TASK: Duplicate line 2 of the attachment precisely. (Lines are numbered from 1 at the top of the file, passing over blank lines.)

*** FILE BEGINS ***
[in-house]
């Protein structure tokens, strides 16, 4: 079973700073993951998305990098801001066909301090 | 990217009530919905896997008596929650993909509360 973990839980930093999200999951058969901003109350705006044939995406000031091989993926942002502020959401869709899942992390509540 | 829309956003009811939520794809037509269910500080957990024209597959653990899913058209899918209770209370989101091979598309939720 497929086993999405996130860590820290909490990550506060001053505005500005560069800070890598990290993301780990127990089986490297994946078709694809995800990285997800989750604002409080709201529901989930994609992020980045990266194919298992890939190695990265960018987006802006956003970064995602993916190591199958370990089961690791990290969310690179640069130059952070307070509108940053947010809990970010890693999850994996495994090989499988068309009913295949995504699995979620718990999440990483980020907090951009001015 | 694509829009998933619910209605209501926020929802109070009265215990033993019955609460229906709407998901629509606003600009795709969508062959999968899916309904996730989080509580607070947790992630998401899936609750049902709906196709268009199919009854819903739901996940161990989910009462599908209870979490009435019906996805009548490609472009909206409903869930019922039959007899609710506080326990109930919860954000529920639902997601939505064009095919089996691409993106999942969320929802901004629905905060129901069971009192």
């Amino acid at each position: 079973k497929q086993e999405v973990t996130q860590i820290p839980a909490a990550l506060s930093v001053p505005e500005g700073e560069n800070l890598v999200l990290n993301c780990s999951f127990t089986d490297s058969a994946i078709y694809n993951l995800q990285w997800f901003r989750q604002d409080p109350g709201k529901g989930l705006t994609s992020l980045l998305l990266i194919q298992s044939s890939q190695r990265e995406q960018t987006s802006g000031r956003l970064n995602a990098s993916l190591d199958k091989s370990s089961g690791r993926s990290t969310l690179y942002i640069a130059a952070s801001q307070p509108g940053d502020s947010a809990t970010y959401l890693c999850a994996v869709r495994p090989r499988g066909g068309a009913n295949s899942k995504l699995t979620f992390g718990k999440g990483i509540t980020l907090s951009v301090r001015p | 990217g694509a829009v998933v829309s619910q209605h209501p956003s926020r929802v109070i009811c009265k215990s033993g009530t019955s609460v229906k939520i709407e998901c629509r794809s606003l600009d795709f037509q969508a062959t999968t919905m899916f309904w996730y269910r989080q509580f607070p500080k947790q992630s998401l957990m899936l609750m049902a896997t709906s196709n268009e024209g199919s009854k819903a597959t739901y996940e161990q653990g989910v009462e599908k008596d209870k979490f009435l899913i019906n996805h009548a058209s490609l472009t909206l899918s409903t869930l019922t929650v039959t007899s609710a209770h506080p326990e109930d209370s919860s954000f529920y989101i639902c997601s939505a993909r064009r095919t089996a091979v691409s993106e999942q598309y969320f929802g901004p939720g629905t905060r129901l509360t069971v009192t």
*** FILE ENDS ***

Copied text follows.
């Protein structure tokens, strides 16, 4: 079973700073993951998305990098801001066909301090 | 990217009530919905896997008596929650993909509360 973990839980930093999200999951058969901003109350705006044939995406000031091989993926942002502020959401869709899942992390509540 | 829309956003009811939520794809037509269910500080957990024209597959653990899913058209899918209770209370989101091979598309939720 497929086993999405996130860590820290909490990550506060001053505005500005560069800070890598990290993301780990127990089986490297994946078709694809995800990285997800989750604002409080709201529901989930994609992020980045990266194919298992890939190695990265960018987006802006956003970064995602993916190591199958370990089961690791990290969310690179640069130059952070307070509108940053947010809990970010890693999850994996495994090989499988068309009913295949995504699995979620718990999440990483980020907090951009001015 | 694509829009998933619910209605209501926020929802109070009265215990033993019955609460229906709407998901629509606003600009795709969508062959999968899916309904996730989080509580607070947790992630998401899936609750049902709906196709268009199919009854819903739901996940161990989910009462599908209870979490009435019906996805009548490609472009909206409903869930019922039959007899609710506080326990109930919860954000529920639902997601939505064009095919089996691409993106999942969320929802901004629905905060129901069971009192």